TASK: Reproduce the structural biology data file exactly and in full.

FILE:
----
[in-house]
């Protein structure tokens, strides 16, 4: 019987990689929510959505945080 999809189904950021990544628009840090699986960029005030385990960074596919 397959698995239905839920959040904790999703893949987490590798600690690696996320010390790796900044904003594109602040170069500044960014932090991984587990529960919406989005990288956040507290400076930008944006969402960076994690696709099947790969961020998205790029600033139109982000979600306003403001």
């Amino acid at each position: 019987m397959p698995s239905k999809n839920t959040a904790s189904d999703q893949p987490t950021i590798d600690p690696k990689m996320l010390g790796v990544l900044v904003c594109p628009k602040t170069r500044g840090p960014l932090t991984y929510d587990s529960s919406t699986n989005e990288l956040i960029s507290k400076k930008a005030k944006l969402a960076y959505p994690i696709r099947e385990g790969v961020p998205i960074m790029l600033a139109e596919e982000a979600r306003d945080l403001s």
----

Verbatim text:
[in-house]
């Protein structure tokens, strides 16, 4: 019987990689929510959505945080 999809189904950021990544628009840090699986960029005030385990960074596919 397959698995239905839920959040904790999703893949987490590798600690690696996320010390790796900044904003594109602040170069500044960014932090991984587990529960919406989005990288956040507290400076930008944006969402960076994690696709099947790969961020998205790029600033139109982000979600306003403001």
């Amino acid at each position: 019987m397959p698995s239905k999809n839920t959040a904790s189904d999703q893949p987490t950021i590798d600690p690696k990689m996320l010390g790796v990544l900044v904003c594109p628009k602040t170069r500044g840090p960014l932090t991984y929510d587990s529960s919406t699986n989005e990288l956040i960029s507290k400076k930008a005030k944006l969402a960076y959505p994690i696709r099947e385990g790969v961020p998205i960074m790029l600033a139109e596919e982000a979600r306003d945080l403001s």